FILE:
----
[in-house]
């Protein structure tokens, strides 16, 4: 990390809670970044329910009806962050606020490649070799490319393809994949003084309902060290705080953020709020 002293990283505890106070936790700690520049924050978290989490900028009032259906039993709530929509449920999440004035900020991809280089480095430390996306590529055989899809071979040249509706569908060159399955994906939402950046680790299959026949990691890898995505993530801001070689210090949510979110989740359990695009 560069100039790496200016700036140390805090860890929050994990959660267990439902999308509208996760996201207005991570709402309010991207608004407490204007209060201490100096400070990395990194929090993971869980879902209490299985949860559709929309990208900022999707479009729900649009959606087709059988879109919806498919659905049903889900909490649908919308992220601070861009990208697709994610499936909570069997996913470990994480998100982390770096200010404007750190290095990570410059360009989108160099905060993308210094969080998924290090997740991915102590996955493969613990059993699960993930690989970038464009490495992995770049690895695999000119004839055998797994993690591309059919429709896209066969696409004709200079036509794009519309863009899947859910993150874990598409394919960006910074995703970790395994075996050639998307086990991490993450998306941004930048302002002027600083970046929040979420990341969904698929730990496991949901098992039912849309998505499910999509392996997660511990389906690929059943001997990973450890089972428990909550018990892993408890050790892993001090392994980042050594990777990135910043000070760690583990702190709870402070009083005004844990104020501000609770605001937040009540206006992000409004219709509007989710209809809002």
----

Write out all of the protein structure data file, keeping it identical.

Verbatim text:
[in-house]
């Protein structure tokens, strides 16, 4: 990390809670970044329910009806962050606020490649070799490319393809994949003084309902060290705080953020709020 002293990283505890106070936790700690520049924050978290989490900028009032259906039993709530929509449920999440004035900020991809280089480095430390996306590529055989899809071979040249509706569908060159399955994906939402950046680790299959026949990691890898995505993530801001070689210090949510979110989740359990695009 560069100039790496200016700036140390805090860890929050994990959660267990439902999308509208996760996201207005991570709402309010991207608004407490204007209060201490100096400070990395990194929090993971869980879902209490299985949860559709929309990208900022999707479009729900649009959606087709059988879109919806498919659905049903889900909490649908919308992220601070861009990208697709994610499936909570069997996913470990994480998100982390770096200010404007750190290095990570410059360009989108160099905060993308210094969080998924290090997740991915102590996955493969613990059993699960993930690989970038464009490495992995770049690895695999000119004839055998797994993690591309059919429709896209066969696409004709200079036509794009519309863009899947859910993150874990598409394919960006910074995703970790395994075996050639998307086990991490993450998306941004930048302002002027600083970046929040979420990341969904698929730990496991949901098992039912849309998505499910999509392996997660511990389906690929059943001997990973450890089972428990909550018990892993408890050790892993001090392994980042050594990777990135910043000070760690583990702190709870402070009083005004844990104020501000609770605001937040009540206006992000409004219709509007989710209809809002």